Former Vice President Joe Biden endorsed four down ballot candidates running for Secretary of State in key states for the midterm and presidential election cycles. He made the announcement in an email sent out to supporters of American Possibilities, his political action committee. He cited protection of voting rights as his reason for the endorsements, writing that one of the best ways to accomplish this goal was “by electing strong Secretaries of State, the folks responsible for overseeing elections, all across the country.”
Biden has maintained his public profile by endorsing several state and congressional candidates across the country in the past several months, fueling speculation about whether he is considering another White House run. Biden told the Washington Post that he did not know what he was going to do.
The four candidates to receive Biden’s endorsement were attorney Jena Griswold in Colorado, former Wayne State University Law School dean Jocelyn Benson in Michigan, Assemblyman Nelson Araujo in Nevada, and State Rep. Kathleen Clyde in Ohio. All four states have open races for governor because of term-limited incumbents. Only Colorado does not have a Senate race in the current cycle. All four are competitive swing states in presidential elections.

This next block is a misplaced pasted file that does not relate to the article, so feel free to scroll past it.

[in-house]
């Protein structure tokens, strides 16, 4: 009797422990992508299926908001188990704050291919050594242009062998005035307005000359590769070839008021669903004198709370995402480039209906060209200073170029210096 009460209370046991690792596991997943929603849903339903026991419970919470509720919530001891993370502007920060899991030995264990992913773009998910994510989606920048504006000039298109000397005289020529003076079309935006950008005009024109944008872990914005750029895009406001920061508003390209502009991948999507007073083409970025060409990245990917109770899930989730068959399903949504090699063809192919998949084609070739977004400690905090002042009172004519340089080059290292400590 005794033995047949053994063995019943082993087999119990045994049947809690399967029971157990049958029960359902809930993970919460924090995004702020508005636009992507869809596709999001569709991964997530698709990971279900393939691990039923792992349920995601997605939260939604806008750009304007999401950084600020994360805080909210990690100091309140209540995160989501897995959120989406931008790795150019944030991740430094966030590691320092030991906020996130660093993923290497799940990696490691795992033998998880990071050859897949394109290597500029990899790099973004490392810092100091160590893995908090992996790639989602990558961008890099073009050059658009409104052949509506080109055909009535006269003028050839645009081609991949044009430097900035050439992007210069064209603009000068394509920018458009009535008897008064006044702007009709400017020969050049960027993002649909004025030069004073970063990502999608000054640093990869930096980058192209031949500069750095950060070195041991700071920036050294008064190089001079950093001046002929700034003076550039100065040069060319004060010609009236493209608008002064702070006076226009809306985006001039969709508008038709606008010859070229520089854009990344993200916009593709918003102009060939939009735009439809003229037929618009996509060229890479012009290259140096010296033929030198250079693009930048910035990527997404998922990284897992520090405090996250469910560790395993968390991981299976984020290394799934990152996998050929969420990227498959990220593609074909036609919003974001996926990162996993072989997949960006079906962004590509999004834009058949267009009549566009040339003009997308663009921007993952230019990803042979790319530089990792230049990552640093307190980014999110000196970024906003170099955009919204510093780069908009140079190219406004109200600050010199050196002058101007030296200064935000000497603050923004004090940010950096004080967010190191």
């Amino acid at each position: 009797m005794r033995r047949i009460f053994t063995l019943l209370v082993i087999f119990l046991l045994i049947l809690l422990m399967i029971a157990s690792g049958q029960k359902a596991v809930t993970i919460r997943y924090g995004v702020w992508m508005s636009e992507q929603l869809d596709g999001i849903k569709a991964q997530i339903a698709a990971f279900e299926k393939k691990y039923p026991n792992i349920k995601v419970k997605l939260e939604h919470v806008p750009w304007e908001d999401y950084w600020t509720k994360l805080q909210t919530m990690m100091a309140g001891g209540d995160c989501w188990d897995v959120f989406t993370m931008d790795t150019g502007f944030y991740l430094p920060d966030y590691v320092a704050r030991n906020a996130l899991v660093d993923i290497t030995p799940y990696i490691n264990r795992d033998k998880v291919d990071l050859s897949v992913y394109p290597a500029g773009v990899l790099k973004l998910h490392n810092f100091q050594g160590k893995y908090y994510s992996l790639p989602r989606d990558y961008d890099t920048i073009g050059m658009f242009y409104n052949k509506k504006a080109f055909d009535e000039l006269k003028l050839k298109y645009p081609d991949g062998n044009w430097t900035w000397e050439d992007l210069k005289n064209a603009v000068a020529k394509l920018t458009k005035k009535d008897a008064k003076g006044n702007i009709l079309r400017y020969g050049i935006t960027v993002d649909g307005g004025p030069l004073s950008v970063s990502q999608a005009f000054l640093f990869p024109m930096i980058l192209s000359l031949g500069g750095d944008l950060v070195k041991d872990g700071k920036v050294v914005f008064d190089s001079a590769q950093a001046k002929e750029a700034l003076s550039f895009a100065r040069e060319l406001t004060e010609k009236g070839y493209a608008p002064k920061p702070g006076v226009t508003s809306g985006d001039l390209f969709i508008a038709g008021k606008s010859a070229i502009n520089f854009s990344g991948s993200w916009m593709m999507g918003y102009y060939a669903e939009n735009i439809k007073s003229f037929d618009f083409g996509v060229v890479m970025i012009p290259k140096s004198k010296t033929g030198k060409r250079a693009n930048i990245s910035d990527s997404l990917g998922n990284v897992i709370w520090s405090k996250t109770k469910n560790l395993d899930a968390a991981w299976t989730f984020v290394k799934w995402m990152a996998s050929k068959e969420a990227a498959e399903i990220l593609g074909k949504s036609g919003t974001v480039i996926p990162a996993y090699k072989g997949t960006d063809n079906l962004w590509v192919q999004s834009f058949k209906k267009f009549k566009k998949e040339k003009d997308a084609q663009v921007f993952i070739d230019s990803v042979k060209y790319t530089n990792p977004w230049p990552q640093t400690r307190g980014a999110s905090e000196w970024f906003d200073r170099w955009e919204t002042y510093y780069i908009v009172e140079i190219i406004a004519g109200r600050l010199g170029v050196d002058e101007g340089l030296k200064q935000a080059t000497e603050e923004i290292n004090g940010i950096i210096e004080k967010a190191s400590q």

The significance of the secretaries of state who are elected in this cycle is that they will become the top elections officials in their respective states for the 2020 presidential cycle, which will make them responsible for managing primaries, protecting the integrity of the election systems and process, and certifying the results.
Griswold won her party’s nomination in the Colorado primary this evening.
Gov. Jay Inslee (D-Wash.) has been announced as the keynote speaker for the Florida Democratic Party’s annual Leadership Blue Gala, scheduled for this weekend in Hollywood, Fla. Also scheduled to speak at the event are House Assistant Minority Leader Rep. Jim Clyburn (D-S.C.) and incumbent senator Bill Nelson (D-Fla.), who is running for re-election this fall.
The event is scheduled one week after Inslee traveled to Iowa to campaign on behalf of Democratic nominee Fred Hubbell, who is running for governor. As was the case in Iowa last week, Inslee is attending the event in Florida in his capacity as chairman of the Democratic Governors Association, although it will also raise eyebrows about his possible 2020 presidential ambitions.